The Norwegian ElkHound


 From paintings by Louis Agassiz Fuertes

is one of the wolfy-looking dogs from which the

shepherd dogs of middle Europe have been evolved, and is probably a

more dependable dog than any of them, having been bred for the

specific uses of hunting big game, and left free of the refinements and

stultifications demanded by the more effete market, which is

largely dependent on the whims of wealth and caprice.


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The elkhound, in short, looks like a small, stocky, wide-faced

German shepherd dog, standing about 22 inches instead of 26 or 27,

but wearing the same strong, rough working coat of grizzled buff and brown, or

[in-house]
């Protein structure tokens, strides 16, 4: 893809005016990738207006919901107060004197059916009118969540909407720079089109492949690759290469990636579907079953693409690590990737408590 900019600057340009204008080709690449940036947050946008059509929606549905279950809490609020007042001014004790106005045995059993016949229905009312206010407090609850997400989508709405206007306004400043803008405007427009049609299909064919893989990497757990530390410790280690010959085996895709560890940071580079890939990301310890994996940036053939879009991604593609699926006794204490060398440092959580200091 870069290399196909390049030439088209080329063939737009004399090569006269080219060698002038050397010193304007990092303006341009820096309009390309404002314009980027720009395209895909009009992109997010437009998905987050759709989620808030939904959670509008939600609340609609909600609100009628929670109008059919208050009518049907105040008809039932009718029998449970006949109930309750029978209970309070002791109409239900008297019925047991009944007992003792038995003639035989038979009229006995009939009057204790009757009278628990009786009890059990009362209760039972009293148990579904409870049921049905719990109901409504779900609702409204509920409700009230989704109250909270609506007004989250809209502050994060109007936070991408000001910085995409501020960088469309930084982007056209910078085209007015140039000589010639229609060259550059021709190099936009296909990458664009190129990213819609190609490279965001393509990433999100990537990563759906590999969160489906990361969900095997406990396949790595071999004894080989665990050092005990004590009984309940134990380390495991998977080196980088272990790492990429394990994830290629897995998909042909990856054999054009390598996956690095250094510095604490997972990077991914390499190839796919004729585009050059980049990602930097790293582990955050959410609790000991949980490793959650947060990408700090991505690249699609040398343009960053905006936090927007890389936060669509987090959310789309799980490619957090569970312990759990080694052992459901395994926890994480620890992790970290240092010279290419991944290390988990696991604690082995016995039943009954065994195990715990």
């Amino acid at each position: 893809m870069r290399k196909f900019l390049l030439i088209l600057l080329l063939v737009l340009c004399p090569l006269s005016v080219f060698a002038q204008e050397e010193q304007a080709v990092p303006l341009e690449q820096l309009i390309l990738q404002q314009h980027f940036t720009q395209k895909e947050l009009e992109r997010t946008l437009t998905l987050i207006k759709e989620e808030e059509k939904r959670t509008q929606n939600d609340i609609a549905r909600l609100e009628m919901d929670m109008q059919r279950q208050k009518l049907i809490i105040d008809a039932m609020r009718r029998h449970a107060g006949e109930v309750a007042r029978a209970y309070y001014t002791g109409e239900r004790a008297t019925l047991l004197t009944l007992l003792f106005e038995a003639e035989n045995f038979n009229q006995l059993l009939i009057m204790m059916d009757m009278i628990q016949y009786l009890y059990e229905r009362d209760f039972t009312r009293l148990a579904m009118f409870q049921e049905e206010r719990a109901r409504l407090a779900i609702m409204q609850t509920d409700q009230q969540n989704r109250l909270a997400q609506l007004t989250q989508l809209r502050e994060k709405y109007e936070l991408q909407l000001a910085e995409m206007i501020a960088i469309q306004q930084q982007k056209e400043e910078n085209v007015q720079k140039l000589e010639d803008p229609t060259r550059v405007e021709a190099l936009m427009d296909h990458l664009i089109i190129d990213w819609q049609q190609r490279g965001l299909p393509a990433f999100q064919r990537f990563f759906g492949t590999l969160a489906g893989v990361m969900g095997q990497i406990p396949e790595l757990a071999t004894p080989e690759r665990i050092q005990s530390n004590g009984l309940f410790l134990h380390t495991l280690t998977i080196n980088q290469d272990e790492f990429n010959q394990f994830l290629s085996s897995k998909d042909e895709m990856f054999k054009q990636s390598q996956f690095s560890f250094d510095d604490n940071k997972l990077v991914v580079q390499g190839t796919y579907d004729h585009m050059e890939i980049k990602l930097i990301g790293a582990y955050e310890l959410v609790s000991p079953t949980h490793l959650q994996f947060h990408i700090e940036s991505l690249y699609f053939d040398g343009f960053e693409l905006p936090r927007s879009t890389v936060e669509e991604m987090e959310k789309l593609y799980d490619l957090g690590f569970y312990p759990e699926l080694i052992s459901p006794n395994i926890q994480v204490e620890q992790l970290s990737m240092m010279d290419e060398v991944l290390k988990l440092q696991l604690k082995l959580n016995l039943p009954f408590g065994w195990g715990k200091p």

He is a in the United States, but in northern Europe plays an

important part in the life of the people of the mountainous and wooded country.

He is used to some extent as a carrying and draft animal,

but is unsurpassed in the rough and tumble of the hunt for such

big game as , , (the “moose” of northern Europe),

and is so keen of nose and so tractable that he can easily be

trained to the more subtle arts of hunting the capercailzie and black grouse.

The only one the artist ever saw was the single specimen shown in the

Westminster show of 1918, and no dog in the whole show made him more envious of his owner.

For what Mark Twain characterized as “the purposes of a dog” this strong,

friendly, and primitive-looking animal seemed a most perfect creature.

He was alert, bright, and self-reliant, but willing to extend a reserved welcome to a new acquaintance.


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